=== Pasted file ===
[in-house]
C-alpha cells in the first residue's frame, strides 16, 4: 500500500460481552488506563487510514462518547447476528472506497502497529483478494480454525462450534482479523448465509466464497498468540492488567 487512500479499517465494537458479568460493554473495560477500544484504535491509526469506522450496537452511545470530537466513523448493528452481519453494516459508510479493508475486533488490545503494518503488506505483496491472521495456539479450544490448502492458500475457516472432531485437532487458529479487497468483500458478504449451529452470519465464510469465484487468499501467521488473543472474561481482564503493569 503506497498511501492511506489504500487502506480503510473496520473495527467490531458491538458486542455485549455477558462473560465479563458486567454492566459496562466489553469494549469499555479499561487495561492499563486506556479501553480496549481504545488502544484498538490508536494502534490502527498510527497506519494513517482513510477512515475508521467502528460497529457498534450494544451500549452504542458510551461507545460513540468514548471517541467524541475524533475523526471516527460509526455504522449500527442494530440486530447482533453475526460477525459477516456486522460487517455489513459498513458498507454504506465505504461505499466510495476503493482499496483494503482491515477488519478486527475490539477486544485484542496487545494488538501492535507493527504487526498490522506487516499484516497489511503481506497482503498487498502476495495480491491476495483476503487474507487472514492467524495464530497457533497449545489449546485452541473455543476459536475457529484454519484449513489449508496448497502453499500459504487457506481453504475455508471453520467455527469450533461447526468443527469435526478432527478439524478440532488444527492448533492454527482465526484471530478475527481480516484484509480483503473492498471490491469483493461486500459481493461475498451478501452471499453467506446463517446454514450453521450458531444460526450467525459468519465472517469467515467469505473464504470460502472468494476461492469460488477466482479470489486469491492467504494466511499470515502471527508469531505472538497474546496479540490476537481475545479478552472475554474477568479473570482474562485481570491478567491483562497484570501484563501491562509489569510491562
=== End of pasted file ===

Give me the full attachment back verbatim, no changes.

[in-house]
C-alpha cells in the first residue's frame, strides 16, 4: 500500500460481552488506563487510514462518547447476528472506497502497529483478494480454525462450534482479523448465509466464497498468540492488567 487512500479499517465494537458479568460493554473495560477500544484504535491509526469506522450496537452511545470530537466513523448493528452481519453494516459508510479493508475486533488490545503494518503488506505483496491472521495456539479450544490448502492458500475457516472432531485437532487458529479487497468483500458478504449451529452470519465464510469465484487468499501467521488473543472474561481482564503493569 503506497498511501492511506489504500487502506480503510473496520473495527467490531458491538458486542455485549455477558462473560465479563458486567454492566459496562466489553469494549469499555479499561487495561492499563486506556479501553480496549481504545488502544484498538490508536494502534490502527498510527497506519494513517482513510477512515475508521467502528460497529457498534450494544451500549452504542458510551461507545460513540468514548471517541467524541475524533475523526471516527460509526455504522449500527442494530440486530447482533453475526460477525459477516456486522460487517455489513459498513458498507454504506465505504461505499466510495476503493482499496483494503482491515477488519478486527475490539477486544485484542496487545494488538501492535507493527504487526498490522506487516499484516497489511503481506497482503498487498502476495495480491491476495483476503487474507487472514492467524495464530497457533497449545489449546485452541473455543476459536475457529484454519484449513489449508496448497502453499500459504487457506481453504475455508471453520467455527469450533461447526468443527469435526478432527478439524478440532488444527492448533492454527482465526484471530478475527481480516484484509480483503473492498471490491469483493461486500459481493461475498451478501452471499453467506446463517446454514450453521450458531444460526450467525459468519465472517469467515467469505473464504470460502472468494476461492469460488477466482479470489486469491492467504494466511499470515502471527508469531505472538497474546496479540490476537481475545479478552472475554474477568479473570482474562485481570491478567491483562497484570501484563501491562509489569510491562